Grow Guide – Garlic

Learning About Garlic

Hello Everyone!  Today I want to talk to you about Garlic.  I’m getting ready to publish our garlic video from earlier this spring and I want to make sure you have access to our Garlic Grow Guide.

Choosing Garlic Varieties

    • Hardneck garlic varieties typically thrive in colder climates and produce a stiff central stem with fewer, larger cloves. They often have a more robust flavor and are ideal for regions with harsh winters.
    • Softneck garlic varieties are better suited for milder climates and have a flexible stem that can be braided. They usually produce more cloves per bulb and have a milder taste.

  • Colder Climates: These are typically regions with lower USDA Plant Hardiness Zones, such as zones 3 to 6. These areas experience harsh winters with freezing temperatures and shorter growing seasons. Hardneck garlic varieties are better suited for these climates due to their ability to withstand colder temperatures and their requirement for a period of cold dormancy to produce larger bulbs.
  • Milder Climates: These are regions with higher USDA Plant Hardiness Zones, such as zones 7 to 10. These areas generally have milder winters with fewer freezing days and longer growing seasons. Softneck garlic varieties are well-adapted to these climates as they prefer milder temperatures and do not require a cold dormancy period to produce bulbs.

Understanding your specific USDA Plant Hardiness Zone can help determine which garlic varieties are best suited for your local climate and growing conditions.

  • Planting Time:
    • Fall planting: Plant garlic cloves in the fall, about 4-6 weeks before the ground freezes. This allows the cloves to establish roots before winter sets in.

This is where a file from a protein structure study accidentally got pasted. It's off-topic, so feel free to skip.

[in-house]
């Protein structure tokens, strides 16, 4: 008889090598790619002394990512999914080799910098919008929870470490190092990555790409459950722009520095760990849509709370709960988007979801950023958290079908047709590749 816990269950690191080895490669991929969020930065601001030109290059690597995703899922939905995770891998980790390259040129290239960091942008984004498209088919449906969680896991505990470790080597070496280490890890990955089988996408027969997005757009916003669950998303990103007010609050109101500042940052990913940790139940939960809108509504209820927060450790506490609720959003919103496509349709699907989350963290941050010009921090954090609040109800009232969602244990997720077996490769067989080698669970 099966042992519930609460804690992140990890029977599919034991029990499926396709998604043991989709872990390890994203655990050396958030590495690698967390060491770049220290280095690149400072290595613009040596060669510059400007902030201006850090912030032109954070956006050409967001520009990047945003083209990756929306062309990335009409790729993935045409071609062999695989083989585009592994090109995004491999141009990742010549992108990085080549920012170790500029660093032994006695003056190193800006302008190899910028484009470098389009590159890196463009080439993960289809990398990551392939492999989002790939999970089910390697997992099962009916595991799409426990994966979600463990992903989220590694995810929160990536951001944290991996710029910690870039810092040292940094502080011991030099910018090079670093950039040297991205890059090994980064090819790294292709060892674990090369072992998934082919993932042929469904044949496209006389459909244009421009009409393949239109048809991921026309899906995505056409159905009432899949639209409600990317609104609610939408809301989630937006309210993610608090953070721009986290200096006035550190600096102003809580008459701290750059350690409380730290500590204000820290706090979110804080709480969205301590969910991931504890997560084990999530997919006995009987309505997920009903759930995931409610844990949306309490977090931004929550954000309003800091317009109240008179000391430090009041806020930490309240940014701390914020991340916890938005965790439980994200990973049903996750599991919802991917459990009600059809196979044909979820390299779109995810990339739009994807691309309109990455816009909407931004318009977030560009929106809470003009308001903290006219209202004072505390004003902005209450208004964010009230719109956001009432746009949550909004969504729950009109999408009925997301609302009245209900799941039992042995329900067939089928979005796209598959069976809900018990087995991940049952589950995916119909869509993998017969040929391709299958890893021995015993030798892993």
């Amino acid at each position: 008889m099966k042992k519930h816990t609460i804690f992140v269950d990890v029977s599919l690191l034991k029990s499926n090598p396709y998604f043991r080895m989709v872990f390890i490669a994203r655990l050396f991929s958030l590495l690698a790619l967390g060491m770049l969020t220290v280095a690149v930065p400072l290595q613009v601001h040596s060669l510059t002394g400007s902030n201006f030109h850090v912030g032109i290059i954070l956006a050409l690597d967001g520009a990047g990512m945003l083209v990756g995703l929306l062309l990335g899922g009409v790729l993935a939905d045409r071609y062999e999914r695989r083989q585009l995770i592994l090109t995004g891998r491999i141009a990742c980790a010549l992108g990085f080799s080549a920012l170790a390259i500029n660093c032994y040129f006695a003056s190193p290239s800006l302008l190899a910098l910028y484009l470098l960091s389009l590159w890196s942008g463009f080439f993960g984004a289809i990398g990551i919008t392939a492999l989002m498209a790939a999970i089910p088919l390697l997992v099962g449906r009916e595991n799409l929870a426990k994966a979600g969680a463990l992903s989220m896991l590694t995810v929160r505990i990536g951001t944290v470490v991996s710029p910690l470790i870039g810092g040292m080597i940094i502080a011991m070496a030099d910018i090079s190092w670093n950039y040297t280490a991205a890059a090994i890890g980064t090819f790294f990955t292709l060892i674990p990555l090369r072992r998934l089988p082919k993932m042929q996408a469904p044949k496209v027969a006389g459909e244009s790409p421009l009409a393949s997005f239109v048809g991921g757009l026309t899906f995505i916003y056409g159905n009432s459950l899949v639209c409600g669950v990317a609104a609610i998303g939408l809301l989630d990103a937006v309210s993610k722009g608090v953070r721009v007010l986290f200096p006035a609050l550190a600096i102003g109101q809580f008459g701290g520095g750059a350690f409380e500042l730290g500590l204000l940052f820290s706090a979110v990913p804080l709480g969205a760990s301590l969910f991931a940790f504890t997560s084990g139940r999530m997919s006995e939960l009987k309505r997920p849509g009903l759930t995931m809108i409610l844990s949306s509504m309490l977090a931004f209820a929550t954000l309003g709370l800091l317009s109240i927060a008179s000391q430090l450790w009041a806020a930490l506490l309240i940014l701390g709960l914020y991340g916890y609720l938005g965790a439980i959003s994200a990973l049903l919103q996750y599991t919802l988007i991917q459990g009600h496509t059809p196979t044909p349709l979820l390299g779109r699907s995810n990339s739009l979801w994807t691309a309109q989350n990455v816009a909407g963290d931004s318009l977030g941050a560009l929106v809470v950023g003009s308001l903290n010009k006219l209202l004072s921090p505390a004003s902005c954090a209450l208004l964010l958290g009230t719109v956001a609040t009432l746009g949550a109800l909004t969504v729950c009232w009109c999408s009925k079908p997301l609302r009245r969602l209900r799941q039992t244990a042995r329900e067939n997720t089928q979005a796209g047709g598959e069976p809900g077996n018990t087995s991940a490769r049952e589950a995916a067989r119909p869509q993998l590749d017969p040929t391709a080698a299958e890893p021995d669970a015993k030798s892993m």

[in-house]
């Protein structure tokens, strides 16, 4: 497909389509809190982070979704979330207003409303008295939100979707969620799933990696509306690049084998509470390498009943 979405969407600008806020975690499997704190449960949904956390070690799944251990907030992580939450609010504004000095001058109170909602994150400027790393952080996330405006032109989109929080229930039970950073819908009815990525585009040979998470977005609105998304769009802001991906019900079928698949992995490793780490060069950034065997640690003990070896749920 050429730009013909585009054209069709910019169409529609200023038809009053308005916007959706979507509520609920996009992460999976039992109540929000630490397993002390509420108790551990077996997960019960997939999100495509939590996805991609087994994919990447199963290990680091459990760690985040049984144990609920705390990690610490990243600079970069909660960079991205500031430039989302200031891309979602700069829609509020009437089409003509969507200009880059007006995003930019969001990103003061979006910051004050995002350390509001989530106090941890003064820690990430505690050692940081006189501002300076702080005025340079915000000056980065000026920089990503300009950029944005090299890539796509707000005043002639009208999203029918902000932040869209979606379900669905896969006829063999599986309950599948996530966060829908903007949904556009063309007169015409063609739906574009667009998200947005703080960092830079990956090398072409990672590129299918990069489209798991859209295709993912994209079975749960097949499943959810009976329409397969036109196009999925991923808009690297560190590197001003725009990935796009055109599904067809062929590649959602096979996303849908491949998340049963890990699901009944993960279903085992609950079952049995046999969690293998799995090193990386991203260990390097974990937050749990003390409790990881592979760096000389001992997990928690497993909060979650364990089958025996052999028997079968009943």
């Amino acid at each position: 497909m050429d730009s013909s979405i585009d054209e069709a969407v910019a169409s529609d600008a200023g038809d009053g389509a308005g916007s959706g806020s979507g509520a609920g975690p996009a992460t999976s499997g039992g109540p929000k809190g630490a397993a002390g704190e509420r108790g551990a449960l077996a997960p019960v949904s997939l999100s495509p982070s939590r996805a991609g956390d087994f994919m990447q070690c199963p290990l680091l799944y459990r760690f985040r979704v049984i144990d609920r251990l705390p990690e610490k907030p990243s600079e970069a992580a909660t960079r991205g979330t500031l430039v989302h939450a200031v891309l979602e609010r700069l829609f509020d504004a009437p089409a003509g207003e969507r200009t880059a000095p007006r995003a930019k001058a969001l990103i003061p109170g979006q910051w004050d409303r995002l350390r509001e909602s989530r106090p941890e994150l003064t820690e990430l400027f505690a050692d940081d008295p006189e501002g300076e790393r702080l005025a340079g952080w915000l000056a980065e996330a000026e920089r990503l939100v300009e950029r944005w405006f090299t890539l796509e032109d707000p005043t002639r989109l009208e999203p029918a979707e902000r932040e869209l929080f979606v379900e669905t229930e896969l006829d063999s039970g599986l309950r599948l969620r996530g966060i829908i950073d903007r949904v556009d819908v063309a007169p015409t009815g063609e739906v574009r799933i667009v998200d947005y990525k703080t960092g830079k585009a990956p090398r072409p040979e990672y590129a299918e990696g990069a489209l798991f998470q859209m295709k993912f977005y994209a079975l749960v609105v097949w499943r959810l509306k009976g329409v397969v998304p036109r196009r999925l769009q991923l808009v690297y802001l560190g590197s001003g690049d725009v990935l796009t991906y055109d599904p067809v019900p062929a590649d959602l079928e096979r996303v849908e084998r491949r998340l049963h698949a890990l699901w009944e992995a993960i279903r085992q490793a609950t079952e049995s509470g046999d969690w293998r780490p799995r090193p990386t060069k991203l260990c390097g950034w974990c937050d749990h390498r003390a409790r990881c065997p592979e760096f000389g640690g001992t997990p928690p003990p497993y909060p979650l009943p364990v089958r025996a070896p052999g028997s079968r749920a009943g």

• Spring planting: If you miss the fall planting window, you can still plant garlic in early spring as soon as the soil can be worked. However, fall planting is generally preferred for larger bulbs.
  • Preparing the Soil:
    • Choose a sunny location with well-draining soil.
    • Amend the soil with compost or well-rotted manure to improve fertility and texture.
  • Planting Garlic:
    • Break apart the garlic bulb into individual cloves, leaving the papery skin intact.
    • Plant cloves pointy side up, about 2-3 inches deep and 6-8 inches apart in rows spaced 12-18 inches apart.
  • Watering and Fertilizing:
    • Keep the soil consistently moist, especially during the growing season, but avoid waterlogging.
    • Fertilize garlic with a balanced organic fertilizer in early spring when the plants begin actively growing. Apply fertilizer according to package instructions.
  • Weed Control:
    • Keep the garlic bed free of weeds, as they can compete with garlic for nutrients and water.
  • Harvesting:
    • Garlic is typically ready for harvest in late spring or early summer, once the lower leaves have turned brown and started to dry out.
    • Use a garden fork to gently loosen the soil around the bulbs, then carefully lift them from the ground.
    • Allow harvested garlic bulbs to cure in a warm, dry, well-ventilated area for 2-4 weeks to improve flavor and storage life.

  • Sprouting and Green Tops:
    • Garlic may start to sprout in late winter or early spring as temperatures rise.
    • You can harvest the green tops (scapes) of hardneck garlic without disturbing the plant. Simply cut them off when they form curly stems, typically in late spring. This encourages bulb development.
    • You can harvest green tops every year without harming the garlic plant.

By following these steps, you can successfully grow organic garlic in your backyard garden, whether you choose hardneck or softneck varieties.  For more information, check out our planting video below.

Links to Products We Used in This Video:

Neptune’s Harvest Fish Fertilizer:
EZ Straw: (remember it is much cheaper at Ace Hardware if you can get it there!)
Landscape Staples we use:
Espoma Garden Tone:

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